Skintones by the Numbers Photoshop Tutorial

How to use Lightroom (or ACR) to adjust the white balance of your image and then how to check and finetune it in Photoshop. This tutorial uses the CMY % method of correct skintones that I first learned about in Katrin Eismann’s book, but she credits Dan Margules for the theory.

It sates that the C value should be 30-50% of the M value, and that the Y value should be 1/5-1/3 higher than the M value.

BTW, C=Cyan, Y=Yellow and M=Magenta!

In this tutorial I eyeball the correct WB and then check my percentages using the info palette in PS. I then use a color balance adjustment layer to tweak as necessary.

You can see from the brief bit of playing I do with the color balance controls how much easier it is to get in the ballpark with just those two WB sliders.

As always, post any questions in the comments.


PS, big thank you to Amanda from the Clickin Moms forum for allowing me to use her gorgeous photo for this tutorial! :)

PPS: IMPORTANT! In the like 5 minutes since I posted this I have been involved in a discussion where it was pointed out that Katrin Eismann’s #s might be a little heavy on the cyan and that the correct ration is actually C= 1/5-1/3 of the M value.  I didn’t want to rerecord the tutorial,  but the same technique applies, you would just warm up the image even further in LR or ACR than I did until that C value dropped even more.

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Luna says:

This is a great tutorial Ariana! I love all your postings. What if I don’t have Lightroom? How should I do this?


Ava says:

Yep, I’m calibrated and have WB :(
Maybe it’s a personal preference, or maybe my eye is being pulled too much by the red undies. I’ll do another adjustment layer and add a bit more yellow and drop the magenta.

The photo really does look a lot better in B&W though.

Ava says:

Ok, so how about non-facial skin tones? I have a shot of a belly (sadly with red under-wear), and it just ALWAYS looks too warm.

I used your suggestion (thank you very much) and here’s the comparison: before on top, after adjustment on bottom. Any way to rescue this before having to turn B&W?

ariana says:

Hi Ava, I really can barely see a difference in the before and after, the skintones are reading fine for me on both. To my eye MAYBE the after looks a tad warmer, but not much! Are you calibrated? It doesn’t look too warm to me at all. As far as bellies go, I have noticed that even if your WB is correct and you have tweaked the colors so the skintones are correct, the belly may still bee too cool or need less magenta. So, unfortunately you may have to do an additional adjustment layer and mask it so it only shows through on the belly!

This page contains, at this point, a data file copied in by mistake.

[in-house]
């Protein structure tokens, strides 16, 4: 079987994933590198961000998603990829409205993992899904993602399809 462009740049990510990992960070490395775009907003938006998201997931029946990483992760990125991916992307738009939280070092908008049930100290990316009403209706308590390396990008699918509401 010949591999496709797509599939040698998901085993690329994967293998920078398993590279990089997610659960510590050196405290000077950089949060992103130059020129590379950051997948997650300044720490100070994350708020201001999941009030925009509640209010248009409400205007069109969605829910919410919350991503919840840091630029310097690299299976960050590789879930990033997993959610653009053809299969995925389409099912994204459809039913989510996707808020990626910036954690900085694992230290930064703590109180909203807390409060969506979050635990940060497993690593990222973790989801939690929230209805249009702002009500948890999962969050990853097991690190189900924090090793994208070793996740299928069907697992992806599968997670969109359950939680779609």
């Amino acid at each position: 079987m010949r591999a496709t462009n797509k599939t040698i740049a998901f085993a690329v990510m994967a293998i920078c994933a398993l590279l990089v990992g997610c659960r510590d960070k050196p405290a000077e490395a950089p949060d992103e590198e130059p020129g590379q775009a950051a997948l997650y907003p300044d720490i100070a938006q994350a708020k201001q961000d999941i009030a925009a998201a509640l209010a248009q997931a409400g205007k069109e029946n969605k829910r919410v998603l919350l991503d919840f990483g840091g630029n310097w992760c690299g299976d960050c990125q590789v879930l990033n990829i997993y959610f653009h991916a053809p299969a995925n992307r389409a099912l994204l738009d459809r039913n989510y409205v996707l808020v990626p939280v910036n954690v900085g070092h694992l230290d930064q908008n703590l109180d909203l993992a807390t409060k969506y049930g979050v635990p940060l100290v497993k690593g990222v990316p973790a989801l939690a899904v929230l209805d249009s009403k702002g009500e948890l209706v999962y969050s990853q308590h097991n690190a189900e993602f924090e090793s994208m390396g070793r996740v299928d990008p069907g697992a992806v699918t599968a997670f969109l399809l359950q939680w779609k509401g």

emily says:

Thank you so much !! These tutorials help me out a lot. Could you do a post about lenses? What you have and what you use them for?

Becca says:

I Love this! :-) Thanks for sharing~!!

ariana says:

Samm, no, the grey card is the best way to set correct WB.. this is what I do if I don’t have a gray card as a reference. And even WITH a gray card you still need to check the skin.. It often needs to be adjusted to less magenta.

Samm Ivri says:

Cool! Thanks! I’ve never heard of this but will try it. I recently got a gray card and have tried that method of correcting. Is there any reason you prefer the CMY % method?

Lisa E says:

Ariana- This is great! I love the videos. I visited a post from March and watched how you run an action. I downloaded some free one’s from Totally Rad, but wasn’t quite sure how to use it. I recently heard of Pioneer Woman and look forward to exploring actions!

Thanks so much! You are so helpful!

Juliana says:

Thanks! Loved the tutorial!!!!

Thanks! One of the simplest explanations I’ve seen!

ariana says:

Missy, if you are shooting RAW you can do the same thing in ACR. See this post:

K says:

Great Link, THANKS!

Missy says:

Thanks, I love your tutorials! Is there a way to do something similar inside Photoshop? I don’t have Lightroom. Thanks!

julie says:

Thanks, that was helpful!

ariana says:

K, I stay in srgb for my whole workflow… from what I understand there’s not much reason yet to work in AdobeRGB. I refer you to Damien, who knows a heck of alot more about these things than I do (worlds, actually!)

K says:

LOVE IT! THANK YOU!!!! So glad I found your website!! Long question (sorry). When I load into LR, it is in prophotoRGB colorspace. Then in photoshop I have it set to AdobeRGB. But when it opens in PS (as you did in your video) it asks do I want to leave it in prophoto and I pick to leave it in prophoto because I know it will be popping back into LR. Then, when I export to print from LR I export as sRGB. Do you stay in prophoto too? Do you do sRGB all the way through? Do you import into LR differently? DOES ANY OF THIS MATTER WHEN COLOR CORRECTING?

Lisa says:

Great tutorial, thanks!

ariana says:

Unfortunately.. no :( LR only gives you the RGB values. It is possible to learn the correct RGB ratios too – I just never got used to it! I hope that CMYK readouts is something they introduce in future versions of LR!

Jenna says:

Great tutorial, as always — thanks so much! Skin tones are definitely something that I need to work on.

Question: Is there a way to hover over the pic and get the CYM values while in Lightroom? (I don’t have regular Photoshop)